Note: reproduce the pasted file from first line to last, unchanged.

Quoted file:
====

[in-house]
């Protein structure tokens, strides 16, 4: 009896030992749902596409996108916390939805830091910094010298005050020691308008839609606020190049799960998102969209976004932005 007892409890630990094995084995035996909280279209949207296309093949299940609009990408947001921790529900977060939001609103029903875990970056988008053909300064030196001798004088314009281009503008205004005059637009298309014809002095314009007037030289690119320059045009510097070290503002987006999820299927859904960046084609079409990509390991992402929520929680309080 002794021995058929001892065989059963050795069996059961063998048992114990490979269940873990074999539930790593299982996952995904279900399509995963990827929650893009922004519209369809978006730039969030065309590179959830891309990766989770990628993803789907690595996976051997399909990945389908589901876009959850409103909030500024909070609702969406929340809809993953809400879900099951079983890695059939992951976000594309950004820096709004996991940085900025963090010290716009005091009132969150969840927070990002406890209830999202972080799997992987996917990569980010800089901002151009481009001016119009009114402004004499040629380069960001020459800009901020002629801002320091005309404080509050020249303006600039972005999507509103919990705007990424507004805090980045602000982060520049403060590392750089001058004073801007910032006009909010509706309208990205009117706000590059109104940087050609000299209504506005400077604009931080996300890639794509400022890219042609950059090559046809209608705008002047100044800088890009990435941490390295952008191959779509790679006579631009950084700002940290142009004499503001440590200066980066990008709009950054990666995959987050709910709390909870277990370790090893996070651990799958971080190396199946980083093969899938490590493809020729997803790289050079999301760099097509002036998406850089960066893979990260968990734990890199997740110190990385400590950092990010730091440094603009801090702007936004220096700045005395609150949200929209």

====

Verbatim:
[in-house]
């Protein structure tokens, strides 16, 4: 009896030992749902596409996108916390939805830091910094010298005050020691308008839609606020190049799960998102969209976004932005 007892409890630990094995084995035996909280279209949207296309093949299940609009990408947001921790529900977060939001609103029903875990970056988008053909300064030196001798004088314009281009503008205004005059637009298309014809002095314009007037030289690119320059045009510097070290503002987006999820299927859904960046084609079409990509390991992402929520929680309080 002794021995058929001892065989059963050795069996059961063998048992114990490979269940873990074999539930790593299982996952995904279900399509995963990827929650893009922004519209369809978006730039969030065309590179959830891309990766989770990628993803789907690595996976051997399909990945389908589901876009959850409103909030500024909070609702969406929340809809993953809400879900099951079983890695059939992951976000594309950004820096709004996991940085900025963090010290716009005091009132969150969840927070990002406890209830999202972080799997992987996917990569980010800089901002151009481009001016119009009114402004004499040629380069960001020459800009901020002629801002320091005309404080509050020249303006600039972005999507509103919990705007990424507004805090980045602000982060520049403060590392750089001058004073801007910032006009909010509706309208990205009117706000590059109104940087050609000299209504506005400077604009931080996300890639794509400022890219042609950059090559046809209608705008002047100044800088890009990435941490390295952008191959779509790679006579631009950084700002940290142009004499503001440590200066980066990008709009950054990666995959987050709910709390909870277990370790090893996070651990799958971080190396199946980083093969899938490590493809020729997803790289050079999301760099097509002036998406850089960066893979990260968990734990890199997740110190990385400590950092990010730091440094603009801090702007936004220096700045005395609150949200929209």